Until a few months ago, I had somehow got through life without seeing the truly wonderful 'Harold & Maude'. Immediately after my first viewing, I decided it was now one of my favourite films, even making it into my elusive top five. It's that good. For you unfortunate souls who haven't seen it, allow me to tell you a little about it. Nineteen year old Harold is a funny little creature morbidly obsessed with death, and his greatest pleasure in life is attending strangers funerals, driving his hearse and staging elaborate faux-suicides. His hilarious aristocratic mother decides it is time for Harold to get married (!) and so signs him up to a dating agency, with rather amusing consequences.
Meanwhile, a familiar face keeps popping up at Harold's beloved funerals - the tiny, free-spirited and, frankly, genius Maude. The two soon become great pals, and before long, romance blossoms. There is only one teeny, tiny lil' problem - Maude is almost eighty years of age. This minor issue doesn't stop the two gradually falling in love, bringing joy to Harold for the first time in his short life.
Of course, outsiders are thoroughly repulsed by the scenario at hand, with the local priest telling Harold: 'I would be remiss in my duty, if I did not tell you, that the idea of... intercourse - your firm, young... body... commingling with... withered flesh... sagging breasts... flabby b-b-buttocks... makes me want... to vomit.' And yes, they do eventually express their feelings in a physical fashion, but instead of actually showing them do the deed, we just see Maude blissfully sleeping whilst Harold casually blows some post-coital bubbles. It's more or less the best thing I've ever seen.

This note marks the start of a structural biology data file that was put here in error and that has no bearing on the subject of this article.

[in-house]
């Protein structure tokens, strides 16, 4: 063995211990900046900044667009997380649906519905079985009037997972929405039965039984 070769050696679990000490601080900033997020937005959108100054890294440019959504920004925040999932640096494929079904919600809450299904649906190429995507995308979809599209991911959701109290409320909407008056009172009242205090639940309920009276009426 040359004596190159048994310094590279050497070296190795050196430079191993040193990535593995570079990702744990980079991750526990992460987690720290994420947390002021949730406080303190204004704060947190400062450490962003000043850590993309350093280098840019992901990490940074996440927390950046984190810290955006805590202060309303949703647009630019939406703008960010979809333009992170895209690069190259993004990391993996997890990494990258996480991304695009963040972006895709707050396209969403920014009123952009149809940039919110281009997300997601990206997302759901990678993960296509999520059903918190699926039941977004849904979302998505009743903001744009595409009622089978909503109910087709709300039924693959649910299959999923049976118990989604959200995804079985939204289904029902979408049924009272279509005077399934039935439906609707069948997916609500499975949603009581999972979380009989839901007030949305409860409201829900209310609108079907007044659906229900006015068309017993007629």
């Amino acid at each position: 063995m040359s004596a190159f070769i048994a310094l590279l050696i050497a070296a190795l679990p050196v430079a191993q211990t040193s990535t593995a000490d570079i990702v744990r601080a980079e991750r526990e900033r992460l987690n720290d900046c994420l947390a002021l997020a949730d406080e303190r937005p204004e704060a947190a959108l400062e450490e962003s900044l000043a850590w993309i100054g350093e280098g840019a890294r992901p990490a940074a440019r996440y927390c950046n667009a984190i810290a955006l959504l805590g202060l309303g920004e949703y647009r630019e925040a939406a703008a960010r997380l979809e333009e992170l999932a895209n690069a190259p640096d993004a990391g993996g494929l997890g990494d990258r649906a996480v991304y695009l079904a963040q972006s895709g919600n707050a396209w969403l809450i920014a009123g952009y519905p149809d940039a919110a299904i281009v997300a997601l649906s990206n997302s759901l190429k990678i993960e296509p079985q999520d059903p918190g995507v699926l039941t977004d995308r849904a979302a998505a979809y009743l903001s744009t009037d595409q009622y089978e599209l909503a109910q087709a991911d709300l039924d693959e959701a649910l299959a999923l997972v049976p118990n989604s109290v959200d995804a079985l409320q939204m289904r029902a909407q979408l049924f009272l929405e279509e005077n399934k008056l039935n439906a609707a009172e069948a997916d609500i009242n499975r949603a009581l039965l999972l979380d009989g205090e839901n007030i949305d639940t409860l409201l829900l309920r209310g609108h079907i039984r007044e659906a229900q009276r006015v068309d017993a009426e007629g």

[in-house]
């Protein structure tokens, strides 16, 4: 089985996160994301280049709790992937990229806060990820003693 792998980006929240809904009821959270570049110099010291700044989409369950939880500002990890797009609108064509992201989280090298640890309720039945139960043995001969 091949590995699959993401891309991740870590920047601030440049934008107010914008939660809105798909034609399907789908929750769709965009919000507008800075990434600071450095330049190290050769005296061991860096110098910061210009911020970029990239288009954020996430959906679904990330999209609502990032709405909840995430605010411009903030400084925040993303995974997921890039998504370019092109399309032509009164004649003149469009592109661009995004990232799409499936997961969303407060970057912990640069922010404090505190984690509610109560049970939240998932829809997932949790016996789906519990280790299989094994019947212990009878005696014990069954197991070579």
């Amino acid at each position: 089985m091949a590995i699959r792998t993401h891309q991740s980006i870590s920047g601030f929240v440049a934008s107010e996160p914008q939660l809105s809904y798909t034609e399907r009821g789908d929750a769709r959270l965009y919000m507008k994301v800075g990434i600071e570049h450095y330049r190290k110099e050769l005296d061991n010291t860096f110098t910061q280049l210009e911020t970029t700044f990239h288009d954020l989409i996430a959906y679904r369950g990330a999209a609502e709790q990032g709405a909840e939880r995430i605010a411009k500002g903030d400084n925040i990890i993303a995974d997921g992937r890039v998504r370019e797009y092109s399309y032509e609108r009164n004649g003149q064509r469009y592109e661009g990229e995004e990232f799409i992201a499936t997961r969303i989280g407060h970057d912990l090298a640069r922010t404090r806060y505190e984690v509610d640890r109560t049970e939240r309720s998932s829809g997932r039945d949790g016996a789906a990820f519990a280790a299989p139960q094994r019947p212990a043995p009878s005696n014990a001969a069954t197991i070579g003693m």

As ever, I shan't say too much for fear of ruining this delightful film for you. As well as being oh-so-interesting, it is a wonderfully comic film. Some of the subtle details are the funniest - for example, Harold's knowing look at the camera after successfully scaring off his first arranged date. Wes Anderson has named this film as both one of his favourites and most influential, and it shows - if you find his films wonderful, you'll like this, and vice versa.
On a closing note, I need this poster in my room and my life. To any loved ones reading... treat me?